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How Can You Value a SPAC Stock Before It Completes Its Merger?

By Matthew Frankel, CFP® - Updated Jun 23, 2021 at 9:07AM

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It can be difficult to value a SPAC, even after it announces a merger agreement.

Even after a SPAC announces its planned acquisition target to take public, investors typically don't have nearly as much information about the business as they would in a traditional IPO. And this can make it very difficult to analyze a SPAC that is yet to finalize its business combination. In this Fool Live video clip, recorded on May 17, Fool.com contributor Matt Frankel, CFP, and Industry Focus host Jason Moser discuss how investors should think about these types of situations. 

Jason Moser: Preston asks, "How do you measure valuation of a SPAC stock once the merger has been announced and it's in the de-SPACing process?" As an example, he says, "I'm looking at IPOE with SoFi (SOFI -1.63%) specifically." Matt, we talk about SoFi here on the show. That's a company I know that you're following. What do you think here about Preston's question? How do you look? What's your perspective on evaluation of SPACs once that merger has been announced?

Matt Frankel: Well, it's definitely less of a science than evaluating the company that's been public for five years. When they announce a SPAC merger, you don't really get a big look at the books until they've been public. They'll tell you basics like, we earned this much revenue last year, that was this much growth, we're profitable, we're not profitable. But the big focus of SPAC merger announcements is projections. A lot of them, to put it very frankly, are not realistic. A lot of them will predict 35X revenue growth by 2023, or something to that effect with no clear explanation of how they're going to get there. Take the projections with a grain of salt especially if they make your eyes go this big, then take a step back, and don't worry about the projections too much. When I evaluate SPAC deals, I use SoFi as a good example. I ask myself, what are they doing better than the competition?

Think of who its competition is. You have Robinhood on the investing side. You have the legacy lenders on the loan side so what do they do better? With Robinhood, we've discussed many times that so far just does a better job of prioritizing, investing, educating the consumer. They make the lending process a lot easier than their competitors on the loan side. They do the best job of any financial company I know of, creating a sense of community, of creating customer loyalty, if you will. That's one of the big things I look at. I look at the total market opportunity, which I mean, investing is clearly a giant market opportunity but they're getting into some forms of lending, like auto lending. I've mentioned is an $800 billion market. Personal lending is about $200 billion market at last count. There's a bunch of big market opportunities there. I think they do things better than the competition. The current revenue, which is actual numbers, not their projections. The current revenue looks impressive and their current growth numbers look impressive. Another example, 23andMe (VGAC) is one I've talked about on the show. They just do what they do better than the competition. They have a bigger collection of consumer genetic information than anyone else. They are partnering with one of the biggest names in the business that develop the therapeutics based on information. Big competitive advantages like that. It's like the Buffett model. When Warren Buffett describes why he likes a stock, he doesn't go into a bunch of numbers. He describes the moat, the competitive advantages.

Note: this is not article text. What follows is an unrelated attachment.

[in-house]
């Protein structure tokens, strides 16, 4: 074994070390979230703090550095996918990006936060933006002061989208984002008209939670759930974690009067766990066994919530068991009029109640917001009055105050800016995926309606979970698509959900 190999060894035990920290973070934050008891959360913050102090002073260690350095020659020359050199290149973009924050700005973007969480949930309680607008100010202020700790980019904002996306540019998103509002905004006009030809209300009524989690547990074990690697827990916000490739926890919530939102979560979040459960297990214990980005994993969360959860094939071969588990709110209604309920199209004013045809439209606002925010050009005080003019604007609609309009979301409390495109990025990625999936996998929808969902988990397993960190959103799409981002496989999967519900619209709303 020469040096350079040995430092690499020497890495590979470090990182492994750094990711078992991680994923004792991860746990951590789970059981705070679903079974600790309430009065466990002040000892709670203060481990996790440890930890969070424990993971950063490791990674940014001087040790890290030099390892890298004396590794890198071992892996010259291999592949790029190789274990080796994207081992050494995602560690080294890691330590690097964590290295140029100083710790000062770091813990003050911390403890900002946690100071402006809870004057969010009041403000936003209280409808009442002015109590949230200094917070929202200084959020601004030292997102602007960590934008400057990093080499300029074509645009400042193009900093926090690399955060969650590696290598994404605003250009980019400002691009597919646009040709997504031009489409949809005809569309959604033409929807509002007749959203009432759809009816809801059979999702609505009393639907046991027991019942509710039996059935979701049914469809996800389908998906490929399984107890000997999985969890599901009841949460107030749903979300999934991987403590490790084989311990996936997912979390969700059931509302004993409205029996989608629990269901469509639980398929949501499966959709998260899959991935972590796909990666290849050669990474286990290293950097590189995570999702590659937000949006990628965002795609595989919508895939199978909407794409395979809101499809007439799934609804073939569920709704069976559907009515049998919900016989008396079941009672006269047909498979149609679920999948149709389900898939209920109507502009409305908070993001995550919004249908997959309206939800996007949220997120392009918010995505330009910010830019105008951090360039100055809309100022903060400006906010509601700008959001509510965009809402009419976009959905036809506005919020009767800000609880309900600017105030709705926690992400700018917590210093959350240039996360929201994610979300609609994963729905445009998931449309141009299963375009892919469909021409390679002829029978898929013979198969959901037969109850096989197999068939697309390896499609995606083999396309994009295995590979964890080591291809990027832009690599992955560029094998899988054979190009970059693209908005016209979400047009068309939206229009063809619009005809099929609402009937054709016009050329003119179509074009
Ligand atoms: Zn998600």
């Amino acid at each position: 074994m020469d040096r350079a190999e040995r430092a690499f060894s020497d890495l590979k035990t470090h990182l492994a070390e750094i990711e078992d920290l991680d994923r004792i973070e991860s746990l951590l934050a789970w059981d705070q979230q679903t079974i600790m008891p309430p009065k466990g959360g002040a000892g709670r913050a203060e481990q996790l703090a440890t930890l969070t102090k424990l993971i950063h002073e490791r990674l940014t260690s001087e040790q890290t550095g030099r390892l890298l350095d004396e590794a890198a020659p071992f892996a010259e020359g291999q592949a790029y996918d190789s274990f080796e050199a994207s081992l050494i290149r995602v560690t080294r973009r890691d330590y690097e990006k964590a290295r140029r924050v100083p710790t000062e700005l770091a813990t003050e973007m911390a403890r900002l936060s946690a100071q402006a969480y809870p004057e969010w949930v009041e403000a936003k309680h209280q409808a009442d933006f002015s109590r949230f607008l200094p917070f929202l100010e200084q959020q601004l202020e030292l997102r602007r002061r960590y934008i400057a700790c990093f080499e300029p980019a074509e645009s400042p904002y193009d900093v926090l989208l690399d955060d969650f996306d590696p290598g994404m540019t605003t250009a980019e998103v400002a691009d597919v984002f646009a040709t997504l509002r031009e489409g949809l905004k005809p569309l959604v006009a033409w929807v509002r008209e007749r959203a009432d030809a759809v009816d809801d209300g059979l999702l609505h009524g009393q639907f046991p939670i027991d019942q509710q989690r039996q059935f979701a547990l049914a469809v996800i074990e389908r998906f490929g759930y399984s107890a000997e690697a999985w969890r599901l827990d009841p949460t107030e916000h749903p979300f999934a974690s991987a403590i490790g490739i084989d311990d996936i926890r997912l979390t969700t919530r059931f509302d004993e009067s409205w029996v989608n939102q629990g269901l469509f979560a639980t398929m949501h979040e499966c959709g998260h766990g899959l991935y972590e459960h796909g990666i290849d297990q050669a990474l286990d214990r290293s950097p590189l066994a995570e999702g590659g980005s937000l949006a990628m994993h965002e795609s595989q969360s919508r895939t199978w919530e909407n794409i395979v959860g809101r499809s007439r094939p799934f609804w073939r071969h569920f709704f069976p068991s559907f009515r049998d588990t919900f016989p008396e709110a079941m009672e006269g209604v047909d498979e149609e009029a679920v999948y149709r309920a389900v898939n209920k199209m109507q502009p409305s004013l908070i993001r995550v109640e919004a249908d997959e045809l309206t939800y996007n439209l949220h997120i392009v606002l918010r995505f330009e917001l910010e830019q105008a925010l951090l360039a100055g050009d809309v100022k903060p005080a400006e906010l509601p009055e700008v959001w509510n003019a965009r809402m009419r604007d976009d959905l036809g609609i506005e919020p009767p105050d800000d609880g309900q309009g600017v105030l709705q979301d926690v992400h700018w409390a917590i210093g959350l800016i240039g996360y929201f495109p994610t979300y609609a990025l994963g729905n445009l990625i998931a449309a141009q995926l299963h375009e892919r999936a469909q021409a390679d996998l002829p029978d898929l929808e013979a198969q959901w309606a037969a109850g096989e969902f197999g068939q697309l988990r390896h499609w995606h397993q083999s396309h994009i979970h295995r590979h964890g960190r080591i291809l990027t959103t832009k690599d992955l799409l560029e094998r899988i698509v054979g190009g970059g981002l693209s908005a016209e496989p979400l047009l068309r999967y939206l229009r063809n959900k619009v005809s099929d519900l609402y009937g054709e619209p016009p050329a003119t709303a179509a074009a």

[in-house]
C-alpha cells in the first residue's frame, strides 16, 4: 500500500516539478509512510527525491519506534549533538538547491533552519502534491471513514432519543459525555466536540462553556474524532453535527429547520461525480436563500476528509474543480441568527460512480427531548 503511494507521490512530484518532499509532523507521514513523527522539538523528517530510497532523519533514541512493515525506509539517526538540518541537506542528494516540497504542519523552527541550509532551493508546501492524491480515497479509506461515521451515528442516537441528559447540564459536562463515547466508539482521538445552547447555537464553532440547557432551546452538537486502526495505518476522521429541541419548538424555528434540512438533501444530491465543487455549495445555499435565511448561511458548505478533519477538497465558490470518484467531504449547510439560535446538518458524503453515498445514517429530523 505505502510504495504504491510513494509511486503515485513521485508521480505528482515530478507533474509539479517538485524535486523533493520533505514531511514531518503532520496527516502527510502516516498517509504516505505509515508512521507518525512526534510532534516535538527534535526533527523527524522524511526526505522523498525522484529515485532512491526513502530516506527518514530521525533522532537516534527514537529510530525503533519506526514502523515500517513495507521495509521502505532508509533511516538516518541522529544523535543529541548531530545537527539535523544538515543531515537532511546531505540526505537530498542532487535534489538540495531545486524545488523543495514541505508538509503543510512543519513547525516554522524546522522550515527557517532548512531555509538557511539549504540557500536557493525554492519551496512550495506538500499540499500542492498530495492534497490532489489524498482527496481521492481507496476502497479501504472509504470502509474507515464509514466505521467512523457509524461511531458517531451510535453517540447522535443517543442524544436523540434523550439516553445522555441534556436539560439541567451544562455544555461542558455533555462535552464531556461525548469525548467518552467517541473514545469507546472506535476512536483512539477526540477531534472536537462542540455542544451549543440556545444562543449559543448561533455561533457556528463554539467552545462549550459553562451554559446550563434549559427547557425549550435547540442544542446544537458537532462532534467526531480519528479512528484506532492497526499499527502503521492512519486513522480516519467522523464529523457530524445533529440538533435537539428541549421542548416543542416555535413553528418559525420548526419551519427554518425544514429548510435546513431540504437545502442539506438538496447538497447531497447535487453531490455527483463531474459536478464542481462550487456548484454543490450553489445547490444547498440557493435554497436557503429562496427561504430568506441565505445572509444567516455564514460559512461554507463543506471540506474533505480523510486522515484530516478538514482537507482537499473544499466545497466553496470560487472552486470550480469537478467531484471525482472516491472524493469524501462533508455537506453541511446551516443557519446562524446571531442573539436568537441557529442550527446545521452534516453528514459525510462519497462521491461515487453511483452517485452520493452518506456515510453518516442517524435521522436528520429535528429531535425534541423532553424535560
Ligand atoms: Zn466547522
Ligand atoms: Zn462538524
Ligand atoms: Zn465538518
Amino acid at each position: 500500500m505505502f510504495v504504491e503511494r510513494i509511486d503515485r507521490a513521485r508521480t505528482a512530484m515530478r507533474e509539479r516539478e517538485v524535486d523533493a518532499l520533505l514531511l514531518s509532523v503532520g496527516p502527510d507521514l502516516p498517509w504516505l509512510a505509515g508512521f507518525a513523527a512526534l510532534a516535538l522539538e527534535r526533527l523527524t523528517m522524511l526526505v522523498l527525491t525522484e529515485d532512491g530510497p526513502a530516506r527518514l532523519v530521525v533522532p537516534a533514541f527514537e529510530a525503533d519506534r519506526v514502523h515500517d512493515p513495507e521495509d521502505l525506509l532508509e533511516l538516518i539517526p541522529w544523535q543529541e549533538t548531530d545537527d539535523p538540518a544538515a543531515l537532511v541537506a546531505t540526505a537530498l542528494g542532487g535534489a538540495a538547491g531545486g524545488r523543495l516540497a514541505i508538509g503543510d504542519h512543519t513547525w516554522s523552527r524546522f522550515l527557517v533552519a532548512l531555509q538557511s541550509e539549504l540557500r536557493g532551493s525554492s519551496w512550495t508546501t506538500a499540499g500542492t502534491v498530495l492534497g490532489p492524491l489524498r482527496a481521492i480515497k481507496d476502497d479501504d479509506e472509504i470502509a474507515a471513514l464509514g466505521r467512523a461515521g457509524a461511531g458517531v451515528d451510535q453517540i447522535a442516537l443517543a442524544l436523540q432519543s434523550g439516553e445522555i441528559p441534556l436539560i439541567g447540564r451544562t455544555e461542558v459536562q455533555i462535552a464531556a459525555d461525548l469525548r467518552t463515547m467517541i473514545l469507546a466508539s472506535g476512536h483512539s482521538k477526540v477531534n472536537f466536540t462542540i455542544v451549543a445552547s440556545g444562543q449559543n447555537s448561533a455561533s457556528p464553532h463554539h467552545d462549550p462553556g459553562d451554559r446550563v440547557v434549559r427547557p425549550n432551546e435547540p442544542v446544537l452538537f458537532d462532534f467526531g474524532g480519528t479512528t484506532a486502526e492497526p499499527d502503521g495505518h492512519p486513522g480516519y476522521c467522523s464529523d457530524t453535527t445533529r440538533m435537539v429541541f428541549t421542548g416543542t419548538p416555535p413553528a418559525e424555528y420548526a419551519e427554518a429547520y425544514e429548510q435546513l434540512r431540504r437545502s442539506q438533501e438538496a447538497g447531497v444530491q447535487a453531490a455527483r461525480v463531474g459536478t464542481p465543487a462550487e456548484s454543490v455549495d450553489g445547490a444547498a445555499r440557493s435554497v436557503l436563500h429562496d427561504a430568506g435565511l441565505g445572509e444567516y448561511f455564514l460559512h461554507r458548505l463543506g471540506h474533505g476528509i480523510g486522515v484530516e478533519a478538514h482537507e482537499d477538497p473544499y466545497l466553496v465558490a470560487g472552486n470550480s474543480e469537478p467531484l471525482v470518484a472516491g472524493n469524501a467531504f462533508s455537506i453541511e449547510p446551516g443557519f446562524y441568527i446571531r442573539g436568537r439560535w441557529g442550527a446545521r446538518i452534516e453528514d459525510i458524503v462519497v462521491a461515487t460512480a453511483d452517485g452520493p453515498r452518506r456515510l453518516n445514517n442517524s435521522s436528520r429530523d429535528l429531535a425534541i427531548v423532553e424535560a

Moser: Yeah. Why he likes the business.

Frankel: Right. That's really when I look at when evaluating some of these SPACs, is what gives them the moat and what will give them the moat, and what will be able to build a durable market share. Because a lot of them are small with very little revenue yet.

Moser: Yeah. You're right.

Frankel: Hopefully, that was a decent answer.

Jason Moser has no position in any of the stocks mentioned. Matthew Frankel, CFP owns shares of VG Acquisition Corp and SoFi Technologies. The Motley Fool owns shares of and recommends SoFi Technologies. The Motley Fool has a disclosure policy.

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Stocks Mentioned

SoFi Technologies, Inc. Stock Quote
SoFi Technologies, Inc.
SOFI
$7.53 (-1.63%) $0.12
VG Acquisition Corp. Stock Quote
VG Acquisition Corp.
VGAC

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